I would say that stagnation for a while leads to eventual destruction of a society in the long run. It would mean that on average, a society is mediocre and doesn't seek to be productive or virtuous. By nature of Rand's claims, she's suggesting that anything less than flourishing is decay - that goes for the individual level too. "Working" in a pathetic way isn't really working at all. Working for what?

I don't think any society in history has really stagnated. They either all died out (Alexander the Great's empire only lasted so long), or started to die out after a period of stagnation (Rome, Athens).

Did these societies (nations) fall, or just their governments?  We still have Greeks and Italians today.  Claiming that "all mixed economies will fail, and all fully socialist economies will too" seems a stretch to me in that we have many examples where it seems that many could credibly claim "so far, so good".  A thoughtful lower-income person in Britain who has government assistance might be willing to give it up to save their economy, but there is no danger of that being necessary so they have no worry about their "mixed economy".

Edited by Szalapski

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22 hours ago, Szalapski said:

I think you may have missed my main point--that Rand predicted disaster for the U.K. which since has done well, in a mediocre yet sustainable manner.  There are many in the U.K. who accept their "successful" mediocre economy with all their social programs as a good moderate compromise--a model that Rand thought was impossible.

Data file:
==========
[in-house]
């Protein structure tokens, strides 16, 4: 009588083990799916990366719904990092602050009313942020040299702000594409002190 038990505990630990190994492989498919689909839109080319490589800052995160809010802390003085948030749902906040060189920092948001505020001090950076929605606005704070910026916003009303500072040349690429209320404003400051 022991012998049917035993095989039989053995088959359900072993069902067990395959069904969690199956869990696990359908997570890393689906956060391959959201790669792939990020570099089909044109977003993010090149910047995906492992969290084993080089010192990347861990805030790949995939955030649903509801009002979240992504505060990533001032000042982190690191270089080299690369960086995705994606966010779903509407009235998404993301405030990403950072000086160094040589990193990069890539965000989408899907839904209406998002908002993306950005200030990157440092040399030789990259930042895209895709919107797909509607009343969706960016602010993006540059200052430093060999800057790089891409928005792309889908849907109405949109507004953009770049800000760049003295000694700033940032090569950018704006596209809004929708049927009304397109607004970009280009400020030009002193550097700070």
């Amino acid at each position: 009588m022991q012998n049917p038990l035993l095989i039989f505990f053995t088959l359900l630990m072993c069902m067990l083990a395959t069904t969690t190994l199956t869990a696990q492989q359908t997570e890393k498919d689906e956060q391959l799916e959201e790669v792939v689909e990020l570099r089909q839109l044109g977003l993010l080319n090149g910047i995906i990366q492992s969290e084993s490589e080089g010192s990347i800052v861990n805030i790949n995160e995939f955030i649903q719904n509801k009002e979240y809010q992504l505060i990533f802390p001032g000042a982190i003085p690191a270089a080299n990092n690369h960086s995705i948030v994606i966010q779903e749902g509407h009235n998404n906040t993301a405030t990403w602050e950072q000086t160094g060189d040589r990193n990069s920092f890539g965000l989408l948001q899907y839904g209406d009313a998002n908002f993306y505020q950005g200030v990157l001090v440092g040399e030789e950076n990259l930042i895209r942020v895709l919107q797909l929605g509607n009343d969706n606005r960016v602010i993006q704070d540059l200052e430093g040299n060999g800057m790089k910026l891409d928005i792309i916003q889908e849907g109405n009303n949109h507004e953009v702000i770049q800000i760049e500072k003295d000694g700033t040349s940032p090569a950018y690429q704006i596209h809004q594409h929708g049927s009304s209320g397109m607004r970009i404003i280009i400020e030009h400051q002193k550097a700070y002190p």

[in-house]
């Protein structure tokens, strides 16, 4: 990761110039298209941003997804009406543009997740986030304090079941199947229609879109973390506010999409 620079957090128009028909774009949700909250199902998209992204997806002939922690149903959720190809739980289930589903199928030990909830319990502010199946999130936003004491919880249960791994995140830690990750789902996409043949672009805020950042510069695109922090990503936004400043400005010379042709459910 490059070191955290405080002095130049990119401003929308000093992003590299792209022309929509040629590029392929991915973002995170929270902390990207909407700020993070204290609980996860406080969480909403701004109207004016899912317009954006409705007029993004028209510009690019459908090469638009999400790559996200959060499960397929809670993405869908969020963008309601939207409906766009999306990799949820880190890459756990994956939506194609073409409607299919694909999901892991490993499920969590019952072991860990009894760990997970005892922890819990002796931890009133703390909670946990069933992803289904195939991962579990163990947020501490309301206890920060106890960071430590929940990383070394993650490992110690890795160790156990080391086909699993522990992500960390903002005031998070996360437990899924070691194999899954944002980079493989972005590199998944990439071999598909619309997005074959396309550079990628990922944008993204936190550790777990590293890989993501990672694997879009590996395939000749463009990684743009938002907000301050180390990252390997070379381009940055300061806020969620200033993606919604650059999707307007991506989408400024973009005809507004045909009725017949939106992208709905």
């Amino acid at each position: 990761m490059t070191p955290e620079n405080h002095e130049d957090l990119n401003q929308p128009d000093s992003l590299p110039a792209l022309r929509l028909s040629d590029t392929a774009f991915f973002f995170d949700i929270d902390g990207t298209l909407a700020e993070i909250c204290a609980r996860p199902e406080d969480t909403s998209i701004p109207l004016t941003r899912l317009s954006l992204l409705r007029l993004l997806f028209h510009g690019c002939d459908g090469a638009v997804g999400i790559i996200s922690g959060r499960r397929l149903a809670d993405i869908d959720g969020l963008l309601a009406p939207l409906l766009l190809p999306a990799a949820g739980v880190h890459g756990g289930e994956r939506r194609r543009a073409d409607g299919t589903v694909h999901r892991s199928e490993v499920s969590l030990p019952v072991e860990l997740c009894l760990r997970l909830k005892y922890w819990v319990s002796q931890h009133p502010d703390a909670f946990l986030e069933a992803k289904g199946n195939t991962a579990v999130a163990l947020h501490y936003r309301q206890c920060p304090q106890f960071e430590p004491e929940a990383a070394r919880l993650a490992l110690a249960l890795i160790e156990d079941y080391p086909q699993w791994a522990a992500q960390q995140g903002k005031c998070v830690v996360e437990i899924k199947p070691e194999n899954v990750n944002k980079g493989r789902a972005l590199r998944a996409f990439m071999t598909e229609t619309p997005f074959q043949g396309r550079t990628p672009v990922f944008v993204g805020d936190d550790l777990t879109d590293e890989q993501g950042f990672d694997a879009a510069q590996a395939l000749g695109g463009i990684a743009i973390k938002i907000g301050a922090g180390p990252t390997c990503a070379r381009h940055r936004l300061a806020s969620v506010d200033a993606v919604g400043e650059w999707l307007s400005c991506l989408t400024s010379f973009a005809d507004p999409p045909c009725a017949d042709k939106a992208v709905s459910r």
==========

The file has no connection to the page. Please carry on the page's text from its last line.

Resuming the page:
So you agree that Venezuela and Argentina are examples of socialist democracies that failed?

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Sure.  I'm sure one with more interest could point to the factors that made Venezuela collapse but makes the U.K. or Sweden sustainable.  I'm guessing it is because Venezuela tended to dictatorship and total socialism, even if via democracy.

Edited by Szalapski

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2 hours ago, Szalapski said:

Did these societies (nations) fall, or just their governments?

Both. What we're talking about is still mostly governments. Athenian society and so much of Europe too was absorbed by Rome. And we can argue which naturally transitioned well into Roman society as an improvement, or which collapsed but thankfully the Romans replaced. If you have evidence that stagnating societies are sustainable, show me, but I'm not aware of any. The examples you gave are short range and don't engage the main question: are mixed economies sustainable?

History suggest moving towards laissez faire is better than not.

Italian societies are great examples of chaos and frequent collapse. Italy was fragmented for centuries with frequent war and political intrigue. It didn't become a country for a long time. Then it turned Fascist. Then it wasn't. It only seems to get any better thanks to the EU and trending to be more capitalist than not. Same with Germany.